Date
18 November 2019
Maxim's Caterers and Cathay Pacific reel from the impact of the ongoing unrest in Hong Kong. Photo: Bloomberg/AFP
Maxim's Caterers and Cathay Pacific reel from the impact of the ongoing unrest in Hong Kong. Photo: Bloomberg/AFP

HK turmoil takes its toll on Jardine and Swire

At least two of Hong Kong’s leading conglomerates are reeling from the impact of the raging political conflagration that broke out five months ago.

There’s Jardine Matheson’s Dairy Farm International, which has a 50 percent stake in Maxim’s Caterers, the restaurant chain whose outlets have been targeted by anti-government protesters.

Swire Pacific (00019.HK), meanwhile, has issued a profit warning in view of the poor performance of its airline associate Cathay Pacific (00293.HK), also as a consequence of the ongoing protests.

In its third-quarter management update, Dairy Farm said overall sales were better than a year ago, primarily as a result of gains from its investment in Robinsons Retail, one of the leading operators of supermarkets and department stores in the Philippines.

At the same time, however, the weak performance of the travel and retail sectors in Hong Kong has impacted its sales in the city.

In particular, shops owned by Maxim’s Caterers have been under severe attack in the past two months since Annie Wu Suk-ching, daughter of Maxim’s founder James Wu Tak, spoke out against the anti-government protesters during a hearing of the United Nations Human Rights Council.

Many of Maxim’s outlets in the city – including MX, Starbucks, Genki Sushi, Simplylife and multiple Chinese restaurants in Central and elsewhere – now appear like forlorn shacks, all boarded up with only the entrances open, after they have been seriously vandalized and firebombed by protesters.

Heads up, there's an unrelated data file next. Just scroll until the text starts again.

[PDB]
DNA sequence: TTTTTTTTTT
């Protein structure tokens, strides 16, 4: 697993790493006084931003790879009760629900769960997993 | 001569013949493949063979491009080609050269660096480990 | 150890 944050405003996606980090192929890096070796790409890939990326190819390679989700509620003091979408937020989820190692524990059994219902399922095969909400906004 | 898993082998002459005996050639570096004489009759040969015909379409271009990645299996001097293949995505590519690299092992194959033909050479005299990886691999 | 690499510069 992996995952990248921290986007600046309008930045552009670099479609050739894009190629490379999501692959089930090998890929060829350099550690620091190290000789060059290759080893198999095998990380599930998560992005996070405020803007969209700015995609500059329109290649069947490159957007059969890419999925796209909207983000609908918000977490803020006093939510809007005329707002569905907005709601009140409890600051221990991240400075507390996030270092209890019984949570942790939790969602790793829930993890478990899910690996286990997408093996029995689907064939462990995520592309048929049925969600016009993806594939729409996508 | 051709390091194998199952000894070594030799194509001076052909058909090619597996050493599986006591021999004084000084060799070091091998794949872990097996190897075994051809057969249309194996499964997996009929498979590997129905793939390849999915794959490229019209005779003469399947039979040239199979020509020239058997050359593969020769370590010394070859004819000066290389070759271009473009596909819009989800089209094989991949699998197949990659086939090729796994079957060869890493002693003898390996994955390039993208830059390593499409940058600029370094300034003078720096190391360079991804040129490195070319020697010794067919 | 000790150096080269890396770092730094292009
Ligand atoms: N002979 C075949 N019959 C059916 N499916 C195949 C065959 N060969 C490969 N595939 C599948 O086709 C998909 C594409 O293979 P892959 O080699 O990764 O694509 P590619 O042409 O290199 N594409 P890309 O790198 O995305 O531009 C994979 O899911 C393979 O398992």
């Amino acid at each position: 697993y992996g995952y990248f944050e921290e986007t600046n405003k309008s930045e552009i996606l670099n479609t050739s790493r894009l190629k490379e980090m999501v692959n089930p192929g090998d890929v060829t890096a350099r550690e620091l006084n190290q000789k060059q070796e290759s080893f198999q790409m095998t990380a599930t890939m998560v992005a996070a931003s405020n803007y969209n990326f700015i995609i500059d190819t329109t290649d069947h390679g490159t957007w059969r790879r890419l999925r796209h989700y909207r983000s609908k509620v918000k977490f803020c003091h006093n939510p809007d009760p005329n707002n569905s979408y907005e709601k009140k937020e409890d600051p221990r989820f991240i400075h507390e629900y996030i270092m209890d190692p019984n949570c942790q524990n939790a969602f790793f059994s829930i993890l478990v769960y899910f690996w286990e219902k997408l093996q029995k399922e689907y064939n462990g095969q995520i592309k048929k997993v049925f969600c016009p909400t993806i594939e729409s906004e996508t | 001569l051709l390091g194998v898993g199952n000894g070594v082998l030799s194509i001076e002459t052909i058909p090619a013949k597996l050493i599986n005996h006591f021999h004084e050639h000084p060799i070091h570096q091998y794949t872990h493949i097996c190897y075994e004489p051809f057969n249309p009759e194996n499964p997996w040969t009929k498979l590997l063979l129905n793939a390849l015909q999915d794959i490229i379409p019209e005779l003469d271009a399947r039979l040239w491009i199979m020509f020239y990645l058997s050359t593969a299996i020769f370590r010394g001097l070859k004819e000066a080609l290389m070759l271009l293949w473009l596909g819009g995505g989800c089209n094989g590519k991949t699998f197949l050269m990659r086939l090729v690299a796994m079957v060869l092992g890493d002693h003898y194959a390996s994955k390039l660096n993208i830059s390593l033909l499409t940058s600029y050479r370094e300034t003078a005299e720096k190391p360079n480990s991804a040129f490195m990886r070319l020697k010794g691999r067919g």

Despite the impact of the wrath unleashed by the protesters on Maxim’s bottom line, the 71-year-old Wu remained defiant, telling the Communist Party-owned tabloid Global Times last week that Hong Kong should give up on two “lost generations” of youngsters who had been brainwashed via social media to becoming anti-government, anti-establishment and anti-China.

“I won’t waste time talking with them because they do not know what they should be doing,” she said.

Cathay Pacific, meanwhile, said the protests in Hong Kong reduced inbound passenger traffic in July and are adversely impacting forward bookings.

The airline’s weak performance was the major reason why parent Swire issued a profit warning on Thursday, although the group’s second-half result is still expected to be better than in the first six months.

Earlier, Cathay had been caught in the turmoil after Beijing threatened to block its mainland business because several of its employees had been found to be participating in the protest movement. The controversy led to the resignation of chief executive Rupert Hogg and the firing of staff.

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CG

EJ Insight writer